Summer Students Can Catch a Wave, Trap an Atom or Build a Better Dosimeter
Undergraduates and graduating college seniors in science and engineering are invited to apply for 1995 summer research fellowships in physics at the National Institute of Standards and Technology.
The SURF, or Summer Undergraduate Research Fellowship program, awards fellowships to about 20 students each summer for 10 to 12 weeks of research in diverse areas of the NIST Physics Laboratory. The program was designed to encourage female and minority science students to pursue advanced degrees in science or engineering.
"It was an idea that we hoped would address some of the issues of lack of diversity in the physics work force," says SURF program coordinator David King. In 1993, its first year, the SURF program gave fellowships to 20 students from seven universities with large women and minority enrollments. This year 20 students from 11 universities received awards.
Since the program's start, approximately half of the 40 fellowship recipients have been women. Each summer about 40 percent of the students have been African American, and about 40 percent have been Hispanic. "Given the significant lack of diversity in the present physics work force, we will aggressively seek out competitive students from under-represented groups or persons with disabilities," King says.
"The overall goal is to create a more diverse pool of young talent in the physical sciences, predominantly physics, that may ultimately join the work force," says Katharine Gebbie, director of the NIST Physics Laboratory. "We believe that giving them a hands-on experience working with our top scientists may stimulate them to pursue graduate research in physics and that ultimately they may be more interested in careers in science and engineering than they might have been without this experience."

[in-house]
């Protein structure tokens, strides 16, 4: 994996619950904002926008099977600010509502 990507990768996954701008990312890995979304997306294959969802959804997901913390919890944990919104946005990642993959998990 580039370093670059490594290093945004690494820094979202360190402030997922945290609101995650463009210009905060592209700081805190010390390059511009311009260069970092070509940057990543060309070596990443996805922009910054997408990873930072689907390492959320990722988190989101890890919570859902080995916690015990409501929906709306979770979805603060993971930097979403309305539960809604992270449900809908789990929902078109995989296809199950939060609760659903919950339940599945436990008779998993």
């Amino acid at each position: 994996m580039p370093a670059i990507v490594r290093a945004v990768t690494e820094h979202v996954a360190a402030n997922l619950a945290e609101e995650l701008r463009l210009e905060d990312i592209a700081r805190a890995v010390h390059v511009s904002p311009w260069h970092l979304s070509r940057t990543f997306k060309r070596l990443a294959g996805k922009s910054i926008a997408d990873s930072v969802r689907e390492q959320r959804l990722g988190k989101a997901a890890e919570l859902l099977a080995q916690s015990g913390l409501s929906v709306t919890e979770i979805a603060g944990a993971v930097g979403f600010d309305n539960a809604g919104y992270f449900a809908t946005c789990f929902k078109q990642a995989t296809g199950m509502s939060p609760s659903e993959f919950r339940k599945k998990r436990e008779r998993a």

During their stay at NIST, SURF students are paired with research advisers throughout the NIST Physics Laboratory based on the students' background and interests. Students work with NIST researchers on projects from radiation biophysics to solar radiometry. For example, some projects explored measuring molecular forces with optical tweezers, using sucrose as a radiation dosimeter, and measuring changes in ultraviolet radiation from the sun at ground level.
The program also includes about one week of study before reporting to NIST in Gaithersburg, Md., an opportunity to give a seminar about the SURF research experience and participation in a scientific conference.
Each SURF fellowship includes a $3,600 stipend as well as housing and transportation. The program, supported in part by the Physics Division of the National Science Foundation through its Research Experiences for Undergraduates Program, encourages participation of minorities and women but is open to all undergraduate U.S. citizens interested in a career in physics. NIST and participating colleges also share costs of the SURF program.
SURF recipients say the experience gives them an appreciation of the breadth of career options available in physics. "You don't have to just narrow your career to teaching if you don't want to because there are many other alternatives, like working in a place like this which I think is very interesting and very challenging," says Olga Batista, a 1993 SURF student from Universidad del Turabo in Puerto Rico.
"Science is a thing you have to live and see," says Maria Elisa Garcia, a 1993 SURF student from the University of Puerto Rico. "It's not only the things you read in books; you have to live it. It's a real thing."
Students receive SURF awards through nominations from their college or university. Each school may nominate two candidates plus one alternate. Applicants must submit one signed original and two copies of their proposal along with the federal Grant Application Standard Form 424. Applications should be submitted to David King, NIST Physics Laboratory, B266 Physics Building, Gaithersburg, Md. 20899-0001, and must be received by Feb. 1, 1995.
For more information on the SURF program, contact David King at the above address or phone: (301) 975-2369, fax: (301) 975-3038, email: king [at] enh.nist.gov (via Internet).
As a non-regulatory agency of the Commerce Department's Technology Administration, NIST promotes U.S. economic growth by working with industry to develop and apply technology, measurements and standards.